Place, publisher, year, edition, pages
University of Groningen, 2015
Keywords
Personality traits, personal values, willingness-to-pay, Fairtrade alternatives
National Category
Psychology (excluding Applied Psychology)
Research subject
SOCIAL SCIENCE, Psychology
Identifiers
urn:nbn:se:hv:diva-8655 (URN)
Available from: 2015-11-12 Created: 2015-11-12 Last updated: 2019-05-14Bibliographically approved
Kajonius, P. & Grankvist, G. (2015). The Impact of Personality Traits, Values, and Abilities on the View of Uniqueness of Consciousness. In: Towards a Science of Consciousness: Book of Abstracts. Paper presented at Towards a Science of Consciousness, University of Helsinki, Finland, 9-13 June 2015 (pp. 315-no. 284). Helsingfors
Open this publication in new window or tab >>The Impact of Personality Traits, Values, and Abilities on the View of Uniqueness of Consciousness
2015 (English)In: Towards a Science of Consciousness: Book of Abstracts, Helsingfors, 2015, p. 315-no. 284Conference paper, Oral presentation with published abstract (Refereed)
Abstract [en]

Personality traits, including the well-known Big Five traits, the subclinical Dark Triad traits, as well as cognitive (IQ) and emotional abilities (EQ), are known to predict a number of attitudes, such as views of politics, importance of other people, or interest in self. This present study set out to research the impact of personality traits on the view of consciousness, the main question being whether consciousness sets mankind apart from the animal kingdom. A Swedish sample was tested on six different personality-related tests measuring traits, values, and abilities. The results showed that high scorers in emotional intelligence, openness and extraversion had a view of consciousness being unique for human beings only. Furthermore, people high on self-enhancing values and the tendency to manipulate others (Machiavellianism) also held a view of consciousness being unique for human beings, and which sets us apart from animals. Only self-transcending values, such as universalism, showed a negative association with the uniqueness of consciousness. The discussion extends to how the view on consciousness affects other outlooks on life, such as the view on one’s personal future or mankind’s environmental predicament. Motivational agendas stemming from personality traits, in terms of stable, genetical influences, might explain views on ontological questions to a greater degree than previously thought.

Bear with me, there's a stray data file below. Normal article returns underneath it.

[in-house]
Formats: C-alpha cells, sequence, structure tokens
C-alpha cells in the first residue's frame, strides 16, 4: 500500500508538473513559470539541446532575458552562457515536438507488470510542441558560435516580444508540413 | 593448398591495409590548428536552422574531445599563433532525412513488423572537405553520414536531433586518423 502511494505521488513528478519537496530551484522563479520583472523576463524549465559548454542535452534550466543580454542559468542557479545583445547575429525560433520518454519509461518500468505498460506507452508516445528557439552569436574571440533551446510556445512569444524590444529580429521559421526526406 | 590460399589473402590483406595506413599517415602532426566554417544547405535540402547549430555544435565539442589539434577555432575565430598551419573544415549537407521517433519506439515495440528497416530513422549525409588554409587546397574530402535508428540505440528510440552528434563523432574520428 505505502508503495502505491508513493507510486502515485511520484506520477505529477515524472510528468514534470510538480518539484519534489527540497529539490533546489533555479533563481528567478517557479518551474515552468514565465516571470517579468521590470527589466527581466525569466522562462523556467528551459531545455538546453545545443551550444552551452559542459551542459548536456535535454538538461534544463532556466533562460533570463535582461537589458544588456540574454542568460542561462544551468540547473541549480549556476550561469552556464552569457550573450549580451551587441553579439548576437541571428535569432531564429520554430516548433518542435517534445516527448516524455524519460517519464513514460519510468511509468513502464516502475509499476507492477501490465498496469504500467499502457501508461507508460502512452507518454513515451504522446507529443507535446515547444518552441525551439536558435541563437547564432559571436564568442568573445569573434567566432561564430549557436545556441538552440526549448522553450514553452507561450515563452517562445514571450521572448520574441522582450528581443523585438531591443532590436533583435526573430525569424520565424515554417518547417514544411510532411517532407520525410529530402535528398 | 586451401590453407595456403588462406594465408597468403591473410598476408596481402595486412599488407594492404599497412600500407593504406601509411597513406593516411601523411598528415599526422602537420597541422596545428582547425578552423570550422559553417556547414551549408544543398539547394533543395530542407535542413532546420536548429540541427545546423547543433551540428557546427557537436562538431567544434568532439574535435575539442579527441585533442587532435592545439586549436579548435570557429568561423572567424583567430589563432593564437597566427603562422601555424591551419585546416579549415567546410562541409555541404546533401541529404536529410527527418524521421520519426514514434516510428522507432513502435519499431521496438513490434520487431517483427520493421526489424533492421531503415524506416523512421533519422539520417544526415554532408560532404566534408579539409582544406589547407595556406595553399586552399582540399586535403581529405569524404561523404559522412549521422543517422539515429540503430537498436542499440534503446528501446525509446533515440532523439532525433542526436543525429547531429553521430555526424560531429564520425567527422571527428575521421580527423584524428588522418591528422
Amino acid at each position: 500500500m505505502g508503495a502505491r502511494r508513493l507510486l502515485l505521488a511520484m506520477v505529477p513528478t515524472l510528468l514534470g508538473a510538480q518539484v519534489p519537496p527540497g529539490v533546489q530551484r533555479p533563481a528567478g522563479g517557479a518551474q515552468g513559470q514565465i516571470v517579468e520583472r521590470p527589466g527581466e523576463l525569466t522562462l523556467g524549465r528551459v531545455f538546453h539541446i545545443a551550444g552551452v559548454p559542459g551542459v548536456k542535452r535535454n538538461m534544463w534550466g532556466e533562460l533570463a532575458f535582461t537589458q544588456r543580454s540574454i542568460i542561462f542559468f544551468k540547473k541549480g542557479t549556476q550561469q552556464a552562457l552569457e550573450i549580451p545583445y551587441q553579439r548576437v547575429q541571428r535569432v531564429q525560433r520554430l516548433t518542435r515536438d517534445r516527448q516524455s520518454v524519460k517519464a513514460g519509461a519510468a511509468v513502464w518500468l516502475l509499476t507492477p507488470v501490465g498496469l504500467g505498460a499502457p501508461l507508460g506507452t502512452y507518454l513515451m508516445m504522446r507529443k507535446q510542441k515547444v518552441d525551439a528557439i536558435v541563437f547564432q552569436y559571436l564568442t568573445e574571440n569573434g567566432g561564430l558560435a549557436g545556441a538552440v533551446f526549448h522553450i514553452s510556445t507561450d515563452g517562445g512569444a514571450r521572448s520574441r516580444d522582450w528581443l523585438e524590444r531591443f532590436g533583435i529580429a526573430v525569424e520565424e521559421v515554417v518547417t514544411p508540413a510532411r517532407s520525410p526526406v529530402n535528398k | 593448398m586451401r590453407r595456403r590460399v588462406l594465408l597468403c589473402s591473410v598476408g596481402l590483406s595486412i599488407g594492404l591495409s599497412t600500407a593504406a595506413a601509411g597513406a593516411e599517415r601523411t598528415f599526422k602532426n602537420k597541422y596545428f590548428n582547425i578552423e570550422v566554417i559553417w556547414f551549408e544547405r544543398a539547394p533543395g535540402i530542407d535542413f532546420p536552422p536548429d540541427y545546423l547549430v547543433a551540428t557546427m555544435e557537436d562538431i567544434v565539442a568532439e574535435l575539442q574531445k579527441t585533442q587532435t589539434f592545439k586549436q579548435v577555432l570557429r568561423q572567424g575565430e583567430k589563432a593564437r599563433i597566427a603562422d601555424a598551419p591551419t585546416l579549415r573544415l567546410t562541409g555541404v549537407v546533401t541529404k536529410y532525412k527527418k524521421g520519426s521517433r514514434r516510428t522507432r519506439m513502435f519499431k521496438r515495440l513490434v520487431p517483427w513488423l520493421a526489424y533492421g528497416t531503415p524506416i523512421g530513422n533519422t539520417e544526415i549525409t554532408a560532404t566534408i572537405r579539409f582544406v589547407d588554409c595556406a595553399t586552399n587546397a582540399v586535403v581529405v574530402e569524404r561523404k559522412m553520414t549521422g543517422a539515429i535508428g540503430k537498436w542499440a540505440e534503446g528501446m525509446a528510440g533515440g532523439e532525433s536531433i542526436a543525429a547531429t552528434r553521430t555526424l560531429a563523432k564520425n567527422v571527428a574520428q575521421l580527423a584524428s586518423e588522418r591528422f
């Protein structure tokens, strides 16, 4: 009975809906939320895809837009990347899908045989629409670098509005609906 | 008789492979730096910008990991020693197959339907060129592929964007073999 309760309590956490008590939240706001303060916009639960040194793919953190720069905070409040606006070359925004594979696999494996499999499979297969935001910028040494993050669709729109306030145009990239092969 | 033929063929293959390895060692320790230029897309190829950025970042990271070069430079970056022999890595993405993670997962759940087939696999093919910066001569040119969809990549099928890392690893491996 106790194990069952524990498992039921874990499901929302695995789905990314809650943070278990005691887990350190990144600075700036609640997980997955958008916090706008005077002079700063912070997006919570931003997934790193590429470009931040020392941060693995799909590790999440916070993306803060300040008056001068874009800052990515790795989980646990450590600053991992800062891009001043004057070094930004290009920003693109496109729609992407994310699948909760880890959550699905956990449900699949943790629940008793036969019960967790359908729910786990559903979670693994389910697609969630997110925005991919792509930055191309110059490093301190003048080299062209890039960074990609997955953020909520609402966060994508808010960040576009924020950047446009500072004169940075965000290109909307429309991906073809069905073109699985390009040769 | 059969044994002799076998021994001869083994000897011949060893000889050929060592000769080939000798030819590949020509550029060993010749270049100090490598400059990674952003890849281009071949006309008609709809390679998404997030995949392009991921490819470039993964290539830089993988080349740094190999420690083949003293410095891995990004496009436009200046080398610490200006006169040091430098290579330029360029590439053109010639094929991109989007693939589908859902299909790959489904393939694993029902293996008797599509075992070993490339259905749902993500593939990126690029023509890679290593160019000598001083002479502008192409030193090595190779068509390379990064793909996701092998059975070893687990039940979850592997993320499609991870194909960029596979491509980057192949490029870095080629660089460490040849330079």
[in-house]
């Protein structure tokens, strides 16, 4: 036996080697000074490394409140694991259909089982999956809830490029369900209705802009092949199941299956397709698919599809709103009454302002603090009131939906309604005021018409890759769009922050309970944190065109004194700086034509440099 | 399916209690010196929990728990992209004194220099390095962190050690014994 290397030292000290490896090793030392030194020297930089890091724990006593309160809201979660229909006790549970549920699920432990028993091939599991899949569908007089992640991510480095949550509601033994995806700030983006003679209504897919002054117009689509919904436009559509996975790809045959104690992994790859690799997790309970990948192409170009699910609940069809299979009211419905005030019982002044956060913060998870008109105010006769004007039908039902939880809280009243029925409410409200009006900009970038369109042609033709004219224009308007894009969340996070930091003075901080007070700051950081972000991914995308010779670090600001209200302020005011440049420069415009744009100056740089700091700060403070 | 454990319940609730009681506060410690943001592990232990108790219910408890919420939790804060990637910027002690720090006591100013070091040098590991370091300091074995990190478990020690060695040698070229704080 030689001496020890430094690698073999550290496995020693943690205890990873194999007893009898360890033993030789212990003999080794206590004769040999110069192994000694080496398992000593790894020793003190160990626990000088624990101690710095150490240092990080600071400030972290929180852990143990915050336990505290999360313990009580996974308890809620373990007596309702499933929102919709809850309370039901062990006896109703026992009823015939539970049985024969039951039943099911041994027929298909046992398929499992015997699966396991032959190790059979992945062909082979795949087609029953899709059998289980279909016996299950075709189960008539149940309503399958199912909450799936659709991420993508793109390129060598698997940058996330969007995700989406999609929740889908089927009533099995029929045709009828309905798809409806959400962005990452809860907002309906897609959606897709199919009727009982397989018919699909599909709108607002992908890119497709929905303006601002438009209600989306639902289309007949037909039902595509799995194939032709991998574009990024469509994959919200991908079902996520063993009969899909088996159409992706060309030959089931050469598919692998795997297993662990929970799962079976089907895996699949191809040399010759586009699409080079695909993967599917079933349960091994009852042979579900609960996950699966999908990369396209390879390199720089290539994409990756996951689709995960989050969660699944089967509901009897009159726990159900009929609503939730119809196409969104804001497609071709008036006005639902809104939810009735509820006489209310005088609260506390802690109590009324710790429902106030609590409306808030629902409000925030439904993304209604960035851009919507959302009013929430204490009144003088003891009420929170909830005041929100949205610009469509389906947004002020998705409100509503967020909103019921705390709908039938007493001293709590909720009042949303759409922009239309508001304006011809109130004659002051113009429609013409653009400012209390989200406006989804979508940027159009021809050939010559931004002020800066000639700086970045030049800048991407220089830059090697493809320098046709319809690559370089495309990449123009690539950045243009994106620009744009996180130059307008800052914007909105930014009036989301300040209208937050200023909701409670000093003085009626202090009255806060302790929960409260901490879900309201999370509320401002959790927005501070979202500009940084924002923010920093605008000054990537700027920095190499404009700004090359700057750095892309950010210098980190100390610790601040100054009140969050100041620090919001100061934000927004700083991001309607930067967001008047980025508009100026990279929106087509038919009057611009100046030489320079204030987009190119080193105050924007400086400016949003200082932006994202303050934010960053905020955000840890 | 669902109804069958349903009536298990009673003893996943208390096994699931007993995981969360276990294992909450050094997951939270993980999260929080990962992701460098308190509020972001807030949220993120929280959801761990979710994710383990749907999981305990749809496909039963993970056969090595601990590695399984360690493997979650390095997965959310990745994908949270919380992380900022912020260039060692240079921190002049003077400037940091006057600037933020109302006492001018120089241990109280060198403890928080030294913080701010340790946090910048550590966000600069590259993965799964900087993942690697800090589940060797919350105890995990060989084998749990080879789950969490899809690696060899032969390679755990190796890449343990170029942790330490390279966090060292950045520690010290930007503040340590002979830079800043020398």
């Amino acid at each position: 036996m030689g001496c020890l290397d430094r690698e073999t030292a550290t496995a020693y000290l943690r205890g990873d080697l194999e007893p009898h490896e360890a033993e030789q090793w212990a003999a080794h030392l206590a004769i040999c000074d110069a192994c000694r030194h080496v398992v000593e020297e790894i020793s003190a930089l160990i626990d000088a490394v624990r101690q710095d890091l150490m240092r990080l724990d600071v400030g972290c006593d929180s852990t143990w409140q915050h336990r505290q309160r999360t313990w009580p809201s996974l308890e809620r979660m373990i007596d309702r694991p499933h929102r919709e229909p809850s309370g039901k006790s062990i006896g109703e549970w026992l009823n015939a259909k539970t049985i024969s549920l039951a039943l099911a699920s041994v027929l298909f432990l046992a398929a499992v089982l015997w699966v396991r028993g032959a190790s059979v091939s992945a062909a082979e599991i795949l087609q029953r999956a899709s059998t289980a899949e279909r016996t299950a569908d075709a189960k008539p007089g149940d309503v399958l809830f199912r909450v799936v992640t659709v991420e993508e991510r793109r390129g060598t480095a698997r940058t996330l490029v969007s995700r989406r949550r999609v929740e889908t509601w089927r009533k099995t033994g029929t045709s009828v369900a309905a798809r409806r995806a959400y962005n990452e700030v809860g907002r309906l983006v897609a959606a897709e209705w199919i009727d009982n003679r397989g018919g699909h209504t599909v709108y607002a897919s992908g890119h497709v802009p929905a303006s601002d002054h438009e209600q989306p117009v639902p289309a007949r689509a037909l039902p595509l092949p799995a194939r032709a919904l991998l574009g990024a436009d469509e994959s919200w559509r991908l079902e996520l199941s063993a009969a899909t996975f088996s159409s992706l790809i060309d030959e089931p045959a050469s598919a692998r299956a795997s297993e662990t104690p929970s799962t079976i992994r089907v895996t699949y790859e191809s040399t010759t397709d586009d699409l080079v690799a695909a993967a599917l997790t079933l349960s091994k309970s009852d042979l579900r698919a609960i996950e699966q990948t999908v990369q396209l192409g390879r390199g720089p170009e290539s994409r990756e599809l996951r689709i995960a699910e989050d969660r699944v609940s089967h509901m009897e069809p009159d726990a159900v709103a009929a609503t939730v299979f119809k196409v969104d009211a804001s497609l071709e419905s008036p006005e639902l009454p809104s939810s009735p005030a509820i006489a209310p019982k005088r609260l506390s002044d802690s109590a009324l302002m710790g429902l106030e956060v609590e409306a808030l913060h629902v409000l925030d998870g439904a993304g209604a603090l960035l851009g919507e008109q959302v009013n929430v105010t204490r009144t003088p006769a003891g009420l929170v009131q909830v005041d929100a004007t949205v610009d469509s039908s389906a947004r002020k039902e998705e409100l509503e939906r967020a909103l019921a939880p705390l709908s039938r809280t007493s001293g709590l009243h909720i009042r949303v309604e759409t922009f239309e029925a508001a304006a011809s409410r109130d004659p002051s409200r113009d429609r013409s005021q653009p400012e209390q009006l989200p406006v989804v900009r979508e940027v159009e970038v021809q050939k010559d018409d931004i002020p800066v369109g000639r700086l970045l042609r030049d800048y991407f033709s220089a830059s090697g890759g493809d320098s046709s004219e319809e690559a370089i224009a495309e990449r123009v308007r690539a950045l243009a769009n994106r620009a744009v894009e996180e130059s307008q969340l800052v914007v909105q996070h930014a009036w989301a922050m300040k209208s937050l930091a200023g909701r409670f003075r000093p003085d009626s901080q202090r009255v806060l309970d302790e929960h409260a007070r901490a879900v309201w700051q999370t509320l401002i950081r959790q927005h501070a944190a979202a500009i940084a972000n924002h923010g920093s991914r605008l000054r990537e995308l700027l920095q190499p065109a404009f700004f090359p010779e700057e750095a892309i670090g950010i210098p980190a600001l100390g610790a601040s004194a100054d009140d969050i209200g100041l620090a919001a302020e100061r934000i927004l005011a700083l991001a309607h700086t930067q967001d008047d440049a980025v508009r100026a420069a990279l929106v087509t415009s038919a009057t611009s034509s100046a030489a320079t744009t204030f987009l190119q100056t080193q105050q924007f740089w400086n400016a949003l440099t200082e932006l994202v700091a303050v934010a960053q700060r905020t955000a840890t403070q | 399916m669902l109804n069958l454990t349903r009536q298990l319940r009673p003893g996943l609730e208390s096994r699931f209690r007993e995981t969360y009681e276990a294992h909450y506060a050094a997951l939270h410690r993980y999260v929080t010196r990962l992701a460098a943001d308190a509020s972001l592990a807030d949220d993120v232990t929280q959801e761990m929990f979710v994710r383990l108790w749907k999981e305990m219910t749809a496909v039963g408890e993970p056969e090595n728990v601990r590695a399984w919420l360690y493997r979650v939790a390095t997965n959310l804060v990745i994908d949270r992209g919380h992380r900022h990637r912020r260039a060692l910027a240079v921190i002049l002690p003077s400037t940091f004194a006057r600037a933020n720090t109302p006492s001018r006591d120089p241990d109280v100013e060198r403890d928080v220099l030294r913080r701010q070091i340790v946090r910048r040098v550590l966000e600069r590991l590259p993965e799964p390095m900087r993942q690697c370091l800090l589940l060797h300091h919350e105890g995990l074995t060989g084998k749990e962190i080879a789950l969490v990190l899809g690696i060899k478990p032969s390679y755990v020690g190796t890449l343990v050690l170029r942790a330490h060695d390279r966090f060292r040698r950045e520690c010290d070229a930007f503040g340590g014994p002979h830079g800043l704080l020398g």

Place, publisher, year, edition, pages
Helsingfors: , 2015
National Category
Psychology (excluding Applied Psychology)
Research subject
SOCIAL SCIENCE, Psychology
Identifiers
urn:nbn:se:hv:diva-8644 (URN)
Conference
Towards a Science of Consciousness, University of Helsinki, Finland, 9-13 June 2015
Available from: 2015-01-12 Created: 2015-11-12 Last updated: 2016-11-21Bibliographically approved
Organisations
Identifiers
ORCID iD: ORCID iD iconorcid.org/0000-0002-1673-6288

Search in DiVA

Show all publications